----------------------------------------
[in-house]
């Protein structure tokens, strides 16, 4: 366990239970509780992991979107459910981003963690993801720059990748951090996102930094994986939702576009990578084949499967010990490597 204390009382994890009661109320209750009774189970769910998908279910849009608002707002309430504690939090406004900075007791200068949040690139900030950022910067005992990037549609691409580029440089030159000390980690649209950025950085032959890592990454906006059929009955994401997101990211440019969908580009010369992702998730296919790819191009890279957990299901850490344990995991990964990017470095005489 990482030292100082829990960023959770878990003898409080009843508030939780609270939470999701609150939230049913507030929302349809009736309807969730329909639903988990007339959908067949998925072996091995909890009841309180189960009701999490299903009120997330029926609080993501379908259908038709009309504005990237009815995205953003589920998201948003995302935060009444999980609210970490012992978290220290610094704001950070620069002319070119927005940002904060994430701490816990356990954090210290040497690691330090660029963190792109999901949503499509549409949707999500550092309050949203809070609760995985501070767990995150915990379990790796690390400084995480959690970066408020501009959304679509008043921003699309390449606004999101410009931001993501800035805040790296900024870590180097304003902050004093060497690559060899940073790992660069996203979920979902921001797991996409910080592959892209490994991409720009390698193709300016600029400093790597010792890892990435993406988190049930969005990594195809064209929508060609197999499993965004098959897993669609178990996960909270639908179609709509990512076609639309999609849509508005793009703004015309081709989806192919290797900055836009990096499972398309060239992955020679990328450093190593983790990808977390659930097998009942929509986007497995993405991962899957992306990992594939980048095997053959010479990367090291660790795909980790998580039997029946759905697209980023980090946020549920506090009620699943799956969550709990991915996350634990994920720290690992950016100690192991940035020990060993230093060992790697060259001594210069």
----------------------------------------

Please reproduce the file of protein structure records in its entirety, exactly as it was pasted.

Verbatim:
[in-house]
């Protein structure tokens, strides 16, 4: 366990239970509780992991979107459910981003963690993801720059990748951090996102930094994986939702576009990578084949499967010990490597 204390009382994890009661109320209750009774189970769910998908279910849009608002707002309430504690939090406004900075007791200068949040690139900030950022910067005992990037549609691409580029440089030159000390980690649209950025950085032959890592990454906006059929009955994401997101990211440019969908580009010369992702998730296919790819191009890279957990299901850490344990995991990964990017470095005489 990482030292100082829990960023959770878990003898409080009843508030939780609270939470999701609150939230049913507030929302349809009736309807969730329909639903988990007339959908067949998925072996091995909890009841309180189960009701999490299903009120997330029926609080993501379908259908038709009309504005990237009815995205953003589920998201948003995302935060009444999980609210970490012992978290220290610094704001950070620069002319070119927005940002904060994430701490816990356990954090210290040497690691330090660029963190792109999901949503499509549409949707999500550092309050949203809070609760995985501070767990995150915990379990790796690390400084995480959690970066408020501009959304679509008043921003699309390449606004999101410009931001993501800035805040790296900024870590180097304003902050004093060497690559060899940073790992660069996203979920979902921001797991996409910080592959892209490994991409720009390698193709300016600029400093790597010792890892990435993406988190049930969005990594195809064209929508060609197999499993965004098959897993669609178990996960909270639908179609709509990512076609639309999609849509508005793009703004015309081709989806192919290797900055836009990096499972398309060239992955020679990328450093190593983790990808977390659930097998009942929509986007497995993405991962899957992306990992594939980048095997053959010479990367090291660790795909980790998580039997029946759905697209980023980090946020549920506090009620699943799956969550709990991915996350634990994920720290690992950016100690192991940035020990060993230093060992790697060259001594210069």